Ovulation Induction (OI)

Definition - What does Ovulation Induction (OI) mean?

Ovulation induction (OI) refers to a procedure that increases the production and or release of fully matured eggs from the uterus. OI is used among individuals who struggle to ovulate normally, resulting in complications becoming pregnant. The procedure is facilitated through the usage of hormonal medication, most frequently called “fertility drugs.” Following OI, sexual intercourse timed with the expected ovulation, artificial insemination, or egg retrieval as a component of in vitro fertilization, may be pursued in order to become pregnant.

FertilitySmarts explains Ovulation Induction (OI)

Ovulation induction is required when a woman is not producing healthy, mature eggs on a regular, monthly basis in conjunction with the menstrual cycle.

Polycystic Ovarian Syndrome (PCOS), irregular weight loss or weight gain, and stress are known causes of impaired ovulation. Other conditions, such as thyroid gland disorders, pituitary gland complications, or hormonal imbalances may also be factors. Additionally, menopause impacts the quality and quantity of viable eggs produced.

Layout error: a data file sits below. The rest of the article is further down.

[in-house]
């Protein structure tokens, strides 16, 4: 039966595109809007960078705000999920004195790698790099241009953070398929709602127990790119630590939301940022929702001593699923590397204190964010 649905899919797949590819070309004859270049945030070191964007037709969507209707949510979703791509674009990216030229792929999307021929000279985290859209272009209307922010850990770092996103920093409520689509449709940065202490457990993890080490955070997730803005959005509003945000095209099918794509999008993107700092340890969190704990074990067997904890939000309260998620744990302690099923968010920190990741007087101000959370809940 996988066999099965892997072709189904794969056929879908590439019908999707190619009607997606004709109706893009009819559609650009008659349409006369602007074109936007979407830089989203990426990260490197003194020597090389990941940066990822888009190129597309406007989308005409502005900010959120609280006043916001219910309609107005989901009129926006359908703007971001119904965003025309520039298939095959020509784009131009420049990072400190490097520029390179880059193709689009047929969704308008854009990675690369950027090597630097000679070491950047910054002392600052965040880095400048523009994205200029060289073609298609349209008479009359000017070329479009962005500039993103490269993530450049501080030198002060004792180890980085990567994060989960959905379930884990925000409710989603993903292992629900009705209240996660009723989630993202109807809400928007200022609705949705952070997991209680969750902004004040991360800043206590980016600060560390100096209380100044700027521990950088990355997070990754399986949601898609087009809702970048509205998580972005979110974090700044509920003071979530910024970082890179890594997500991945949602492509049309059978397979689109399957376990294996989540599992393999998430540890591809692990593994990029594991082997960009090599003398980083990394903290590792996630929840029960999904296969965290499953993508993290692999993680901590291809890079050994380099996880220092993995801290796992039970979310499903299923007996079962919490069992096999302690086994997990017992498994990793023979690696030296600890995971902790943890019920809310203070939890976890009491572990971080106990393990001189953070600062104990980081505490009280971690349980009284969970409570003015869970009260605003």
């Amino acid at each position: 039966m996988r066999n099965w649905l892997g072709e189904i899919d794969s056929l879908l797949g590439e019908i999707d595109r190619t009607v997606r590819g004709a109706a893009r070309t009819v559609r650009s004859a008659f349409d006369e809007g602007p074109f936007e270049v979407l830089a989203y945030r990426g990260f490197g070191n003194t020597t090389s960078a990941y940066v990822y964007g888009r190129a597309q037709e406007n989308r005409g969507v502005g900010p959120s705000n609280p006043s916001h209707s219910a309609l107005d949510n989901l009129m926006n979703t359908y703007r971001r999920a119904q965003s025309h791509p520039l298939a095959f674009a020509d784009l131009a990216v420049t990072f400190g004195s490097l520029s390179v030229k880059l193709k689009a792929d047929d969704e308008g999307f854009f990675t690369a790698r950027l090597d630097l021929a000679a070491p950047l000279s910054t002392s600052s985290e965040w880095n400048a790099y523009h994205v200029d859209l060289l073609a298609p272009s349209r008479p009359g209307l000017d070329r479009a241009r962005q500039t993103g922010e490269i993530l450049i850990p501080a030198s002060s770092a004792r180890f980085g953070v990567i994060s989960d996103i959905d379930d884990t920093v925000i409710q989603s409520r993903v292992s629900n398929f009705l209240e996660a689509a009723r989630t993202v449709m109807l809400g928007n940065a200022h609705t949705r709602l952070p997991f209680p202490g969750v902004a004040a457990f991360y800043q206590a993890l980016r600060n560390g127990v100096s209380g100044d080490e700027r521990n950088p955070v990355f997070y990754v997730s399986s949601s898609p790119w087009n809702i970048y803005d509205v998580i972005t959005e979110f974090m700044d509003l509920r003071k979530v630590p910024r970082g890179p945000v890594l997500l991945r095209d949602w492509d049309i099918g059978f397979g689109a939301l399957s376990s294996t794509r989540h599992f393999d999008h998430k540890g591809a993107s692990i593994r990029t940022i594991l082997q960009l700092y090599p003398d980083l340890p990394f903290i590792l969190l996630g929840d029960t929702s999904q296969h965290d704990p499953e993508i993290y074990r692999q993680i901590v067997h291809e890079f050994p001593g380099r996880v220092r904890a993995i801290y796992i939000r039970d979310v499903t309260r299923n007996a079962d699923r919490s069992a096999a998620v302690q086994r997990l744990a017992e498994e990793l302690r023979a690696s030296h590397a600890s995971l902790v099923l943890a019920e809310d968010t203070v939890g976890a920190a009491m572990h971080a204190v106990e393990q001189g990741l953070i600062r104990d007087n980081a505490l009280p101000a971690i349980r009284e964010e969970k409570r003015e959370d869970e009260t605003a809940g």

There are a variety of medications that address OI, several of the most common including the following:

  • Clomiphene citrate, known as Clomid or Serophene, is taken to address ovulation in people with infrequent or abnormal menstrual cycles.
  • Synthetic Human Chorionic Gonadotropin (hCG), is medication that stimulates the release of mature eggs from the ovaries through injection. Drugs include Ovidrel, Pregnyl, Profasi, and Novarel.
  • Follicle Stimulating Hormone (FSH) is used to initiate follicle growth in the ovaries for the development of eggs. Medication names include Bravelle, Gonal-F, and Follistim.
  • Human Menopausal Gonadotropins (hMG) is a hormonal medication that causes the production of multiple eggs at once. It is administered via injection, and includes medications Menopur and Repronex.

Throughout the course of OI medications, a physician, via blood tests and ultrasound scans, monitors the body’s response to the medication. The physician watches for follicle development in the ovaries, indicating healthy egg development, and thickness of the lining in the uterus. When appropriate, the physician will advise on the most opportune time to pursue sexual intercourse, insemination, or schedule an egg retrieval, based on the individual’s decided course of treatment.

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